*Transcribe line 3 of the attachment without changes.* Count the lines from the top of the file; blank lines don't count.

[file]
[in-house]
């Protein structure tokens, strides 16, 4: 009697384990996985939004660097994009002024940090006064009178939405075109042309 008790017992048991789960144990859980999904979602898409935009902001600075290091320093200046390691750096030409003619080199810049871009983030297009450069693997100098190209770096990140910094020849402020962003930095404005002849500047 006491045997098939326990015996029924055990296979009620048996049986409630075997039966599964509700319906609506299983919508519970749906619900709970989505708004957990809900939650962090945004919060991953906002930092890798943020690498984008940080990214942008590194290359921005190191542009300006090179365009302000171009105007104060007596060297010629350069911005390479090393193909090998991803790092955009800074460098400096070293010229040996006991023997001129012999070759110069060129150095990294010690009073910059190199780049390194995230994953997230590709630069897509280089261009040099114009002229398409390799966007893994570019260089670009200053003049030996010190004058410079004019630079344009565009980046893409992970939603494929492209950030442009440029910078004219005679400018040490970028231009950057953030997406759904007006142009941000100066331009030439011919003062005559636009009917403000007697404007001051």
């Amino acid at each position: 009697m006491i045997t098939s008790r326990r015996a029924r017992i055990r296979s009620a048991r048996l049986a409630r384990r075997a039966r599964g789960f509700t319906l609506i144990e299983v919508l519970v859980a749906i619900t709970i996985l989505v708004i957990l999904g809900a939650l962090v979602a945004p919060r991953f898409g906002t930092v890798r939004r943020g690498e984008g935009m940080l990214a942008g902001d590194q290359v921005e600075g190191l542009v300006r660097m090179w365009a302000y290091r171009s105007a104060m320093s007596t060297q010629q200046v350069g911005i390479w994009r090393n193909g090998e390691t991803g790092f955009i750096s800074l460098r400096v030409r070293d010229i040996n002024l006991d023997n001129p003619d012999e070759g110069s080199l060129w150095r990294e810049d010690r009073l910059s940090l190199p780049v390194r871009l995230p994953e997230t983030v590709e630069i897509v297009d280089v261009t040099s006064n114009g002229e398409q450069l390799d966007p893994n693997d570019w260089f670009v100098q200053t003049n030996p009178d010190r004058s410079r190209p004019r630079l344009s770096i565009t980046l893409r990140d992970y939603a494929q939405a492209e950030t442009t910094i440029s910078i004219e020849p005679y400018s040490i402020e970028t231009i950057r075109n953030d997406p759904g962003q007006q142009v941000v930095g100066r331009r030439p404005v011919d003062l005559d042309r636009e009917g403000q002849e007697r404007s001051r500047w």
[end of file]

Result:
């Amino acid at each position: 009697m006491i045997t098939s008790r326990r015996a029924r017992i055990r296979s009620a048991r048996l049986a409630r384990r075997a039966r599964g789960f509700t319906l609506i144990e299983v919508l519970v859980a749906i619900t709970i996985l989505v708004i957990l999904g809900a939650l962090v979602a945004p919060r991953f898409g906002t930092v890798r939004r943020g690498e984008g935009m940080l990214a942008g902001d590194q290359v921005e600075g190191l542009v300006r660097m090179w365009a302000y290091r171009s105007a104060m320093s007596t060297q010629q200046v350069g911005i390479w994009r090393n193909g090998e390691t991803g790092f955009i750096s800074l460098r400096v030409r070293d010229i040996n002024l006991d023997n001129p003619d012999e070759g110069s080199l060129w150095r990294e810049d010690r009073l910059s940090l190199p780049v390194r871009l995230p994953e997230t983030v590709e630069i897509v297009d280089v261009t040099s006064n114009g002229e398409q450069l390799d966007p893994n693997d570019w260089f670009v100098q200053t003049n030996p009178d010190r004058s410079r190209p004019r630079l344009s770096i565009t980046l893409r990140d992970y939603a494929q939405a492209e950030t442009t910094i440029s910078i004219e020849p005679y400018s040490i402020e970028t231009i950057r075109n953030d997406p759904g962003q007006q142009v941000v930095g100066r331009r030439p404005v011919d003062l005559d042309r636009e009917g403000q002849e007697r404007s001051r500047w």